Contrary to the urban myth, Mother’s Day was not invented by a greeting card company (that was Valentine’s Day). Its history can be traced back to the 1600s, which makes it almost as old as guilt.
I asked my almost-daughter (that’s another column) her feelings about the day, for she just had her first child. She says that “I think Mother’s Day should start when you’re pregnant, because if I’m going to cut out my cup of morning coffee and evening glass of wine for a year, I better damn well get some flowers and a box of chocolates.”
I’ll never know what it means to be a mother, but I totally honor the amount of work, risk, and tears it takes to do the job well. Personally, it’s a good thing I’m a guy because I don’t think I would have the strength to be a mother. A line from The Golden Girls sums it up: “It’s not easy being a mother. If it were easy, fathers would do it.”
Some of us have less than typical child-parent relationships. For example, I was adopted, many kids live in blended families, and some children are raised by relatives or by other people besides their biological parents. I don’t think that this changes anything when it comes to Mother’s Day. If a loving woman raised you, and you think of her as your mother—or one of your mothers—then there is a reason for celebration. Oprah Winfrey once said, “Biology is the least of what makes someone a mother.”
There’s something more to Mother’s Day than meets the eye. Inside yourself, you know if that emotional bond between the two of you is there or not. You know the depth of your love or what it is that needs to be healed in order for more positive feelings to flow. It makes sense to put your gripes aside for the day and allow yourself to focus on whatever goodness you can find and feel. As the old Jewish proverb says, “God could not be everywhere, so he created mothers.”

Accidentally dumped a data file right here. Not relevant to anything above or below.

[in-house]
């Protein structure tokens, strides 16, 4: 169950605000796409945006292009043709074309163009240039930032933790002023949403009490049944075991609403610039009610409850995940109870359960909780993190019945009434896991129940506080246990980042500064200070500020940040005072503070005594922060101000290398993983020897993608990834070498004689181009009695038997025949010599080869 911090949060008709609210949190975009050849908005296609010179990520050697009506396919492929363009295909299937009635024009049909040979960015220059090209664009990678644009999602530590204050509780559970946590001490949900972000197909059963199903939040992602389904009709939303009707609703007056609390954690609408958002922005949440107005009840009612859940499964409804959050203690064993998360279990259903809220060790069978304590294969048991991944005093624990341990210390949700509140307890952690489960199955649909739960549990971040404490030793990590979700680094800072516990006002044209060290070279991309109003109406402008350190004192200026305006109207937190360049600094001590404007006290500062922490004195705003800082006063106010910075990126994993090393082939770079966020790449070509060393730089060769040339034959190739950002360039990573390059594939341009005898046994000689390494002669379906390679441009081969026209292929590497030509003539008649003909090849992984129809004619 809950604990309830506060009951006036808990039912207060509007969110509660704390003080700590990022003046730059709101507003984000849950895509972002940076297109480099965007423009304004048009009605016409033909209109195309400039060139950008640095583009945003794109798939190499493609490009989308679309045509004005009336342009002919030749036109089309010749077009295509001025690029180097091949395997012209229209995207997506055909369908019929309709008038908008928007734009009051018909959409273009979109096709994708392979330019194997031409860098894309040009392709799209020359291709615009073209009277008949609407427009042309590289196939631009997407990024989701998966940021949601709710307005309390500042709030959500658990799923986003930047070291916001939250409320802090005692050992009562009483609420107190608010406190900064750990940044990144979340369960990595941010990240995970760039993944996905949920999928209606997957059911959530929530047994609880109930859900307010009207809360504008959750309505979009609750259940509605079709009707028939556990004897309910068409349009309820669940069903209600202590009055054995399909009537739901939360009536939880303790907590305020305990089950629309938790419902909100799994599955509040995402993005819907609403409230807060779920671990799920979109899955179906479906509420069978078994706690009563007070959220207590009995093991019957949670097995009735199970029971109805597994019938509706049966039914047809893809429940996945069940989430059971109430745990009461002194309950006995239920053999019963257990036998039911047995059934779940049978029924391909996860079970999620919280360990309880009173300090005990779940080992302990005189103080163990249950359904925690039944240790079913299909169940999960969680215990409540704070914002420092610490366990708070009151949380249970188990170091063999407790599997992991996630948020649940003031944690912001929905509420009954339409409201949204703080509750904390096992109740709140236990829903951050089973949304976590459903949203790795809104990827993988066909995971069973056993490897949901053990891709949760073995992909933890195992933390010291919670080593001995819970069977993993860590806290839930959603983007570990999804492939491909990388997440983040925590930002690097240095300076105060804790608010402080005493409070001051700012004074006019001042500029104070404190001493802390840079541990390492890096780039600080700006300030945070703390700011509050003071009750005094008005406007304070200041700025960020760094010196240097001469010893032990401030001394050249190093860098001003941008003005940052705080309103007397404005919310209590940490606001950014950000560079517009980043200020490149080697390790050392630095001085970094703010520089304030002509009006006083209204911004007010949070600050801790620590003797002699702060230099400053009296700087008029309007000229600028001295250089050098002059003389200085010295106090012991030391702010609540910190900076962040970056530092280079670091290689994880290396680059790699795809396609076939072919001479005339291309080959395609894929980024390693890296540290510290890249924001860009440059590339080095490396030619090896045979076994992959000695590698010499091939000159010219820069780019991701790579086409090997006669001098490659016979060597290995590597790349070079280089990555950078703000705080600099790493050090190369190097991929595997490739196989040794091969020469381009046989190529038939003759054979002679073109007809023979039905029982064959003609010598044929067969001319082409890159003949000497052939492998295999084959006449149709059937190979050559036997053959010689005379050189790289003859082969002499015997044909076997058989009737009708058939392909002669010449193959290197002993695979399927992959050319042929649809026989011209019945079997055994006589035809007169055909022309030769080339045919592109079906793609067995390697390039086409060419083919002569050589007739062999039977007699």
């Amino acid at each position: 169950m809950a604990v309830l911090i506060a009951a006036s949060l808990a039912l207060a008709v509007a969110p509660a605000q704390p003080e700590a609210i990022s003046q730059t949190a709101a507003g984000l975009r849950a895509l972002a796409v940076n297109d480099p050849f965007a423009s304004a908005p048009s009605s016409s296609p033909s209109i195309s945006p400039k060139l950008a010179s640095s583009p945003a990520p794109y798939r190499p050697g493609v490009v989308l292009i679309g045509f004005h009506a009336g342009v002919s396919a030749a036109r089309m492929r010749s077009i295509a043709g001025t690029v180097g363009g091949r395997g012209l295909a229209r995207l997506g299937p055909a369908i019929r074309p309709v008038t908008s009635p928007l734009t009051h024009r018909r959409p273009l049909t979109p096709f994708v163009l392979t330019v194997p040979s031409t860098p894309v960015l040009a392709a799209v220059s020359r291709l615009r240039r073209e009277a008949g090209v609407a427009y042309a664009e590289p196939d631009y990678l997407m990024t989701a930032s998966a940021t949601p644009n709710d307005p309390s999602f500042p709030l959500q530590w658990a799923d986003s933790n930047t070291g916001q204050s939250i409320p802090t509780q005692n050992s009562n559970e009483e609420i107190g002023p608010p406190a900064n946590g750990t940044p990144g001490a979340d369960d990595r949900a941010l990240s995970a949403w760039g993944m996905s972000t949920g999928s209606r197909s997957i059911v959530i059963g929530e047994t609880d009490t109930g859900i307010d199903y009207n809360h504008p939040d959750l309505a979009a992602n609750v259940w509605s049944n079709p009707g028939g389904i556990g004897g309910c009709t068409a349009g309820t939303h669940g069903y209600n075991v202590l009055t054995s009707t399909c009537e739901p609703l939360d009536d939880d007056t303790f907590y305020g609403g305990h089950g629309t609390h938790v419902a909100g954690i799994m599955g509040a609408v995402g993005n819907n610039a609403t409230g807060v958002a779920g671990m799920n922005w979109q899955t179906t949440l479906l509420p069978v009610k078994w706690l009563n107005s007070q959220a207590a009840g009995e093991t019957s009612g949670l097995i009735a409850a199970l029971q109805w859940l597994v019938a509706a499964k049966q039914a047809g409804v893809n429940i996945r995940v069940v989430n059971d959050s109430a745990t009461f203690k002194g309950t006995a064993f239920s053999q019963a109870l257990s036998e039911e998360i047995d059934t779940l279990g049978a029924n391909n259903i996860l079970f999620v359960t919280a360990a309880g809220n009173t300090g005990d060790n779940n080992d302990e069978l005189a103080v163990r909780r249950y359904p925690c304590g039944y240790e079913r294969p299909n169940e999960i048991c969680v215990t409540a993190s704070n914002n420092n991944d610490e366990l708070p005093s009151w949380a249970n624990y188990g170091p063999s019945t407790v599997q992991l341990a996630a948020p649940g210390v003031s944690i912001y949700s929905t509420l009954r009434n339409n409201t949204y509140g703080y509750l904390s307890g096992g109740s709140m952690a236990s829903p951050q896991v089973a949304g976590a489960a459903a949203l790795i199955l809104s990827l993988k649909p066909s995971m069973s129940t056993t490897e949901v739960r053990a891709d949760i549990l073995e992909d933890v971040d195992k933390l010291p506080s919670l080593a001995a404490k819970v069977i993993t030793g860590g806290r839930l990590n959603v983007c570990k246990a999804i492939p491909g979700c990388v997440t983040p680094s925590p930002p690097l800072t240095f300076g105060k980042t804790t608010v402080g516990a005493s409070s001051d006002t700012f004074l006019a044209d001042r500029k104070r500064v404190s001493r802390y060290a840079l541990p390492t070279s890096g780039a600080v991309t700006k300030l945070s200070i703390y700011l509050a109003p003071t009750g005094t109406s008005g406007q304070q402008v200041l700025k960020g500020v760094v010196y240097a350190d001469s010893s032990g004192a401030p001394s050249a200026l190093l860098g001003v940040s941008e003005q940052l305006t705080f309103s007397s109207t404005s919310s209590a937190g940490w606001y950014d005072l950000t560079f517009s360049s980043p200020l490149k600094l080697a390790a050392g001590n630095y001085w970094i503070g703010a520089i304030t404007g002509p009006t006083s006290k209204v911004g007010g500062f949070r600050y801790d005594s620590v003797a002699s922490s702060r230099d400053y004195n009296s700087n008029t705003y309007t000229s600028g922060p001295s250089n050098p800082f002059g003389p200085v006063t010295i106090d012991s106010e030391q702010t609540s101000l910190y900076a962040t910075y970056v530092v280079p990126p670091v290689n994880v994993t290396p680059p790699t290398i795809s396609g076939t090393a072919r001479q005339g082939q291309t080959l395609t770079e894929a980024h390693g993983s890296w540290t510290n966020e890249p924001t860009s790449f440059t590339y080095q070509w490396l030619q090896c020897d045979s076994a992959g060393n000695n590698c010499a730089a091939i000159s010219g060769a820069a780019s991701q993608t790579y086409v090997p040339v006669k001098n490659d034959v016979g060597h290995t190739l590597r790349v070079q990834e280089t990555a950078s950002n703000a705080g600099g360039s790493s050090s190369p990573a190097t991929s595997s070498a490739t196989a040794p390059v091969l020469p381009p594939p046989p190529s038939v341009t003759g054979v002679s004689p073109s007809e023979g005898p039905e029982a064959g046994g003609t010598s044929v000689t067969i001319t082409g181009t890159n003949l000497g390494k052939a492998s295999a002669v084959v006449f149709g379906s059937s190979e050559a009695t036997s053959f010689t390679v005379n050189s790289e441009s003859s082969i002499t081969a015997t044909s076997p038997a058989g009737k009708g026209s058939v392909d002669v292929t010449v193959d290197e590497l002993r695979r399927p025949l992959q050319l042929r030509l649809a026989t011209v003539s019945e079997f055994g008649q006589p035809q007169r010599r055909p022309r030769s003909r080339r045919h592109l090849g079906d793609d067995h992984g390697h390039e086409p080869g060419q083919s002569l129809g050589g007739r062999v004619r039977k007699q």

Even though things could always be better, if your mother (or reasonable facsimile) is in your life, take the day to focus on what you have. Not on what you didn’t get or what you had to sacrifice. There was more than enough positive influence from her to get you where you are today. No matter how she made it happen, your mom did what she needed to do to get you to adulthood. And she did it simply because she wanted to. The comedian Phyllis Diller said, “It would seem that something which means poverty, disorder, and violence every single day should be avoided entirely, but the desire to beget children is a natural urge.”
If your mom isn’t around, grab someone whose kids aren’t with them and celebrate the day together. There’s no need to pretend that Mother’s Day doesn’t exist.
Barton Goldsmith, Ph.D. is an award-winning psychotherapist and humanitarian. He is also a columnist, the author of 7 books, and a blogger for PsychologyToday.com with over 27 million readers. He practices in Santa Barbara and Los Angeles and is available for video sessions, reach him at Barton@BartonGoldsmith.com